The Latest Flowering Shrubs

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 ‘Recency is Primacy’
n general, people call to mind most easily those things that have happened most recently.
Each year, the last plants to flower in a freshly beautiful way seem very precious. In fond memory, they seem to stay close by as we go through the grey and white seasons.

Actually anything that we, as gardeners, can do to make the winter feel shorter will probably feel good.
Having some of the latest and the earliest flowering plants of all kinds and sizes in the tree, shrub, perennial and wildling departments helps alot.
Most months of the year in
Zone 5b can have some plants naturally flowering – or otherwise looking fabulous – if you just choose the right plants.

Thoughtfully Shaping the Evergreen Landscape  for satisfying winter pictures helps too.

viburnum summer snowflake and viburnum watanabeVIBURNUM PLICATUM TOMENTOSUM SUMMER SNOWFLAKE  =  V. WATANABE

This wonderful plant blooms continuously in diminishing degrees of fullness from Memorial Day into September, even carrying a flower here and there until frost. Throughout the summer season, red berry clusters ornament the branches wherever it has flowered. Look quickly though, you may not have much time to enjoy the beauty of those berries since the birds and squirrels will take most every cluster, once they decide they are just right. Delicious, apparently.

This Viburnum likes a woodland edge situation, with at least a half day of sun, and 2/3+  is better. While often presented as a small and slow growing thing, in my experience it matures fairly quickly in a good exposure and a small specimen can grow into the 12’ height range after 6 years or so. While it can accept a shadier situation, it won’t flower as much and grows more slowly.

Although Viburnums are thought of as shrubs, not trees, this one tends to have a nice shape on its own without much trimming. It can easily have the appearance of a small and well-formed pyramidal tree if you start it young and keep it to a single trunk. The white flower highlights may be enhanced in a view including other plants with white in leaves or flowers.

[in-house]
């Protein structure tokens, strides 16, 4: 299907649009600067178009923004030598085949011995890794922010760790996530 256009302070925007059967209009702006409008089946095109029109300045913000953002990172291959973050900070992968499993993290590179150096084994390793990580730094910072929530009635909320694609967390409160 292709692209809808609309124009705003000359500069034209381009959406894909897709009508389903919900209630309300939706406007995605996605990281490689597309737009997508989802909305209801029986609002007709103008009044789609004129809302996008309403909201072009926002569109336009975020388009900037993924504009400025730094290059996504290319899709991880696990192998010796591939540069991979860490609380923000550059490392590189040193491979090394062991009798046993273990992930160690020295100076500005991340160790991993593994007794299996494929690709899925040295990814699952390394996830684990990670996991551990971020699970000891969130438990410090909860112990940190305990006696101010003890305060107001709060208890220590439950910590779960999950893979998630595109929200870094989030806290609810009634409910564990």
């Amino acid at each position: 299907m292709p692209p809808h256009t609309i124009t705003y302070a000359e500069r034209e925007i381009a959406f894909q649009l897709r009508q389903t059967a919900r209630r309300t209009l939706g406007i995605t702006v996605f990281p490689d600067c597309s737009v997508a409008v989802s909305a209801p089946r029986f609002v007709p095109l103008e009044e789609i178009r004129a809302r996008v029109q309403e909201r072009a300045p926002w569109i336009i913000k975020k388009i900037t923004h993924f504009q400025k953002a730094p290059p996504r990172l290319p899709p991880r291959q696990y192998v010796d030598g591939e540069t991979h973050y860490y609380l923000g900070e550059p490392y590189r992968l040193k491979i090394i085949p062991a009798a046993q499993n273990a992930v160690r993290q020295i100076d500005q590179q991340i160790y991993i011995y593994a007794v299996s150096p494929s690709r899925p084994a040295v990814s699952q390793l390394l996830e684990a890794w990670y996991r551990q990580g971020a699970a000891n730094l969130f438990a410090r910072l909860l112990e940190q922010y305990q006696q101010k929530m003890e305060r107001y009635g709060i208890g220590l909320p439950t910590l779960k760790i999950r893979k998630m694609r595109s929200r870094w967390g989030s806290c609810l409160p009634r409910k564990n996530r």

Allocate some width for its future, 10’ on center perhaps, as it has a graceful architecture when its limbs are given some radial freedom. You can prune it up later and treat it as a canopy tree as it matures. It is rarely troubled by pests and has proved solidly hardy here in zone 5b for 13 years.

Viburnum x rhytidophylloides 'Willowwood'VIBURNUM RHYTIDOPHYLLOIDES WILLOWWOOD

Another handsome and reliable Viburnum is V. rhytidophylloides willowwood, shown above, which  often flowers here in fall and also in spring. The flowers are, however, a modest attribute compared to the handsome glossy, corrugated foliage which is particularly  since it is evergreen through most winters in zone 5B.

It is especially useful because it can be grown in modest light conditions, and we all have our shady spots.
It is somewhat drough tolerant and competes well even in rooty surroundings. Although a shrub, it attains a tree type height and stature, with the advantage of keeping its leaves at the bottom as well, if you want it to. Or prune to taste.

( Not to be confused with  Viburnum rhytidophyllum varieties, for while their leaves are similar, this shrub is very different in ways that have made it less useful in my experience. It seems to need more sun, more water and its leaves are less cold tolerant. )


Daphne t. summer ice is somewhat new to the trade, but destined to be a centerpiece wherever it is grown, a truly beloved plant. She has proved very reliably hardy in zone 5B for 6 years. This Daphne is somewhat similar to the familiar Daphne Carol Mackie, the beautifully variegated form that many gardeners know and love, just with less ivory variegation on the leaves.
The difference between them that matters so much is that Daphne summer ice produces  fragrant flowers continuously and abundantly throughout  the entire summer and into late fall.
While D.
Carol Mackie has an extravagant and fragrant flowering time in May for a few weeks, there will be no more flowers until next year, though her leaves contribute beautifully in the garden until hard frost.